May/June 1940. Four hundred thousand British and French soldiers are hole up in the French port town of Dunkirk. The only way out is via sea, and the Germans have air superiority, bombing the British soldiers and ships without much opposition. The situation looks dire and, in desperation, Britain sends civilian boats in addition to its hard-pressed Navy to try to evacuate the beleaguered forces. This is that story, seen through the eyes of a soldier amongst those trapped forces, two Royal Air Force fighter pilots, and a group of civilians on their boat, part of the evacuation fleet.Written by
"When the two pilots discuss whether flying from 1000' to 2000' is worth the extra fuel consumption, there is no difference in fuel flow rate in a piston engine airplane between the 2 altitudes."
While there would be no great difference in fuel consumption cruising at 1000' or 2000', changing altitude while maintaining velocity would require an increase in fuel consumption, although not to a great extent. What can perhaps be said that a tactical error, weather intended "in character" or an unintentional scripting error, may have been made in that even 2000' seems frightfully low to be entering into an areal engagement. But that can also be attributed to a lack of experience on the pilot's part, which would have been consistent with the experience level of the average RAF pilot of the time. See more »
[to French soldiers]
English! I'm English! Anglais!
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There are no opening credits, except for the film's title. See more »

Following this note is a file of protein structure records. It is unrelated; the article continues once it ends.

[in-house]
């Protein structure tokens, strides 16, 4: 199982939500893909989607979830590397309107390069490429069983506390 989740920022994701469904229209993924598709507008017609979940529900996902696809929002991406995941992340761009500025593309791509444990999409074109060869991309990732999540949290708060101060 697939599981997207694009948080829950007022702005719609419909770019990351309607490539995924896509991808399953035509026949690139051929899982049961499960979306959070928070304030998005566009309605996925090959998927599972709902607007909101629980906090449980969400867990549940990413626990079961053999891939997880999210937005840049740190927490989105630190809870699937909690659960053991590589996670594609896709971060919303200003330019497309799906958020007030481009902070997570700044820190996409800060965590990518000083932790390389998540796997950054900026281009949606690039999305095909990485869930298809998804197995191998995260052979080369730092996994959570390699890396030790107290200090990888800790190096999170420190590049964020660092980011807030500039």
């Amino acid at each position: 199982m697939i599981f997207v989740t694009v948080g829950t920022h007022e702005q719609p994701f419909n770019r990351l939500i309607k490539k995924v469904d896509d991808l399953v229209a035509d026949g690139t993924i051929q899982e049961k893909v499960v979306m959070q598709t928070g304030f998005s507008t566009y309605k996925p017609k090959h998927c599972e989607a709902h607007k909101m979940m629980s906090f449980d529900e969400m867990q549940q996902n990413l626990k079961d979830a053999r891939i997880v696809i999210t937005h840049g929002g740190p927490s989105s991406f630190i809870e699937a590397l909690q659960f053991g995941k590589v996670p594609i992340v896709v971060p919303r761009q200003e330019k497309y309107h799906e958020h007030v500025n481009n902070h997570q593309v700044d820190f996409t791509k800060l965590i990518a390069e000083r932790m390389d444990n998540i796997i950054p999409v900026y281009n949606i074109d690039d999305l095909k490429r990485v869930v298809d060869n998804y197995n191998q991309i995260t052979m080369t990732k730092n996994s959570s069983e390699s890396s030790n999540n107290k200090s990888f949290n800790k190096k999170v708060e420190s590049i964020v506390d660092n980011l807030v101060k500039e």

In Spain, the film was projected on 2.35:1 screens in the 2.20:1 aspect ratio. But the film was finally projected with black bars on the four sides of the screen. This same situation happened with Jurassic World and just before the film started a text appeared on the screen explaining the 2.00:1 aspect ratio fitting on the 2.35:1 screen adding black bars up an down. Dunkirk didn't show any explanation before the film. See more »
After many great reviews I decided I would go and watch this on the big screen for the atmosphere and in that at lease I have to say it was great. But and it is a big but, for a story I left feeling let down. This is no saving private Ryan or stunning epic as the critics would suggest.
I am no history buff and I am from the other side of the world but even I know the story of Dunkirk and this just didn't live up the epic nature of the true story.
The characters don't do the story justice, the timelines are blurred and the epic nature is missing. There are some great visual scenes and a few uplifting moments but it just didn't feel tied together.
My rating is probably a bit harsh but I just don't rate this a one of the great efforts of story telling. If you didn't know anything of the actual events at Dunkirk this would leave you having missed the epic nature of what was achieved with 700 private boats over 8 days back in 1940.
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